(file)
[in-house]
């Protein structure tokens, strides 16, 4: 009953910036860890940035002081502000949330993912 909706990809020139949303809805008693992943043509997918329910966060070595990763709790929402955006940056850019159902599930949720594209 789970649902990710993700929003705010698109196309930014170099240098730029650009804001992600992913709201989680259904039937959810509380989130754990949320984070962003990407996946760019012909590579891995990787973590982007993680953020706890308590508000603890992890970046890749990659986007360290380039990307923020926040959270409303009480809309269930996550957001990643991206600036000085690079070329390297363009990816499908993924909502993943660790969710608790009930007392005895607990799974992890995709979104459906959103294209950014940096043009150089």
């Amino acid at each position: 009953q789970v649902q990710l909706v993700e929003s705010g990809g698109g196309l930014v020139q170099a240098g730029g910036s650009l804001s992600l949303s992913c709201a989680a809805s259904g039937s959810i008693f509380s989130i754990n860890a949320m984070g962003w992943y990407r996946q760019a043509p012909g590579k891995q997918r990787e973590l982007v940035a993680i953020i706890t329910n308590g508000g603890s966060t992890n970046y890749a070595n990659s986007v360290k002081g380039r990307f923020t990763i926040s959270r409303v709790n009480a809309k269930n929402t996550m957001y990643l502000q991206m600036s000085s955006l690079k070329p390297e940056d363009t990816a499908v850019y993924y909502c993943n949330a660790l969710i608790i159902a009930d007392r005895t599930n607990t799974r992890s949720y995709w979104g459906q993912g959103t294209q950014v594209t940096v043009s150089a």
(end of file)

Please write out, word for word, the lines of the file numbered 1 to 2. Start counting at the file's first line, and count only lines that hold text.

[in-house]
């Protein structure tokens, strides 16, 4: 009953910036860890940035002081502000949330993912 909706990809020139949303809805008693992943043509997918329910966060070595990763709790929402955006940056850019159902599930949720594209 789970649902990710993700929003705010698109196309930014170099240098730029650009804001992600992913709201989680259904039937959810509380989130754990949320984070962003990407996946760019012909590579891995990787973590982007993680953020706890308590508000603890992890970046890749990659986007360290380039990307923020926040959270409303009480809309269930996550957001990643991206600036000085690079070329390297363009990816499908993924909502993943660790969710608790009930007392005895607990799974992890995709979104459906959103294209950014940096043009150089």